Assessing and Treating Interosseous Muscle Strains
Did you know you have interosseous muscles in your foot? You know your leg
has various large muscles as the aductors in your upper leg or the tibial muscles
in your lower leg. Well your foot too has very powerful muscles which control the
direction of your toes. As all muscles the interosseous muscles can abduct and
flex, in this case their action is to abduct and flex the toes. Obviously abduction is
less important in the midfoot compared to flexion but let’s first understand the
anatomy of the interosseous musculature in relation to the metatarsal bones of
the foot, as well as the circulatory and nervous systems.
Anatomy of the Interosseous Musculatre of the Foot: Muscles, Tendons
The 4 interossei muscles are situated between the 5 long metatarsal bones of
the midfoot. They are bipenniform muscles, arranged on each side of a tendon.
Each interossei muscle originates by two heads from the proximal half of the
sides of adjacent metatarsal bones. The two heads of the muscle form a central
tendon which passes deep into the metatarsal ligament. The first tendon is
inserted into the medial side of the second toe; the other three are inserted into
the lateral sides of the second, third, and fourth toes.
As mentioned the interosseous muscles’ action is to abduct and flex the toes.
Abduction is less important in the foot compared to flexion at the joints between
the metatarsal bones and the phalanges (toes). These powerful muscles control
the direction of the toes during violent activity, allowing the long and short flexors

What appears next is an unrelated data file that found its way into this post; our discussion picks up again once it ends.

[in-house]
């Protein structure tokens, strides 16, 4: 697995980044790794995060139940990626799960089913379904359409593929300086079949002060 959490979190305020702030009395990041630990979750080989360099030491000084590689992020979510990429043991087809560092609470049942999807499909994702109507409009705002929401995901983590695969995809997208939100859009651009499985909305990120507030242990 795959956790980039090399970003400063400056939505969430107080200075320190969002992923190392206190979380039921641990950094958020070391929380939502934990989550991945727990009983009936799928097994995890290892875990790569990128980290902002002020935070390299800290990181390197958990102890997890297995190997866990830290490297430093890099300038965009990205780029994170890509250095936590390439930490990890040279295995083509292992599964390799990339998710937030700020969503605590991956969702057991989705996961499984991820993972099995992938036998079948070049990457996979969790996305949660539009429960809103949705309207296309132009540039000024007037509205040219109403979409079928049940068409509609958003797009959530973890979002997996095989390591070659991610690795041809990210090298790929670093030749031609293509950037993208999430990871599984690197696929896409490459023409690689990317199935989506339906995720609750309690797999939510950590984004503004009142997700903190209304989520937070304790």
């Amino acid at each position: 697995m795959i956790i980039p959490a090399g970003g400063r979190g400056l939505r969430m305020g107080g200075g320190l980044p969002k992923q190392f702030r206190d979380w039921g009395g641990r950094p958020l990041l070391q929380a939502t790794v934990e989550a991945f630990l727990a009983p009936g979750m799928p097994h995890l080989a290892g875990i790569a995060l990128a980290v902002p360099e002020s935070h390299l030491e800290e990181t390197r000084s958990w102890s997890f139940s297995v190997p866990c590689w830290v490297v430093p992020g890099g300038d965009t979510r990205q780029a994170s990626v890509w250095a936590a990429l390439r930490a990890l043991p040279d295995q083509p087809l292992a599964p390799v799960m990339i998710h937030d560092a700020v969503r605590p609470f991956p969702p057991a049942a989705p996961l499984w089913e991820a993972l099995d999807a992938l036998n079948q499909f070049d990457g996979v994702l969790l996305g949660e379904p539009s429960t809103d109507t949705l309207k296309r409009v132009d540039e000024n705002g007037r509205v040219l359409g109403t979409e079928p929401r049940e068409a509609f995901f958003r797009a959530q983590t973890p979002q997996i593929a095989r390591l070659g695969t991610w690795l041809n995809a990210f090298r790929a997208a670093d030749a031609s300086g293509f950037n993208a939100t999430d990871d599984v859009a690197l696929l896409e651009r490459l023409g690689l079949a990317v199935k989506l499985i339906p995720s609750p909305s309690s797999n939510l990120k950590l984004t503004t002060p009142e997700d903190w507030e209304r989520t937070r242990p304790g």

to perform their actions.
The interosseous muscles also contribute to maintaining the anterior metatarsal
arch of the foot, as well as to the medial and lateral longitudinal arches of the
foot, due to the position of the joints between the metatarsal bones and the
phalanges (toes). They basically stabilize the foot while walking and running.
The Circulatory and Nervous systems: Nerves and Arteries: The interosseous
muscles are innervated by the lateral plantar nerve. The perforating arteries pass
to the dorsum of the foot between the heads of the three lateral interosseous
muscles. While the deep plantar branch of the dorsalis pedis artery passes
through the space between the heads of the first interossei muscle entering the
sole of the foot.
How and why the Interosseous Musculature Gets Injured
Interosseous Muscle Strains as all strains are muscle and ligament injuries
without dislocation or fracture. They are divided into stable strains and unstable
more severe strains. The interosseous muscle strain is most often a stable strain
caused by overstretching or overexertion of the interosseous musculature. A
strain or tear of one of the small dorsal interosseous muscles may cause sharp
pains, felt between the metatarsal bones of the feet, on the top or beneath the
foot. These precipitate sharp pains may even occur between several metatarsals
simultaneously. In the acute phase of the injury due to these severe pains most
patients will have serious difficulties bearing their full weight on the injured foot.
Additional symptoms are swelling and tenderness painful to touch as well as
bruising on the plantar medial aspect of the foot. All these symptoms cause for a
very limited range of motion of the injured foot. An attempt to perform a
provocative maneuver as one of the medical examinations called the ‘piano key
test’ or a pronation abduction of the foot will elicit unbearable levels of pain.
There are various scenarios causing for this kind of injury or creating this type of
severe pain. The injury may be caused by either direct or indirect loads. Crush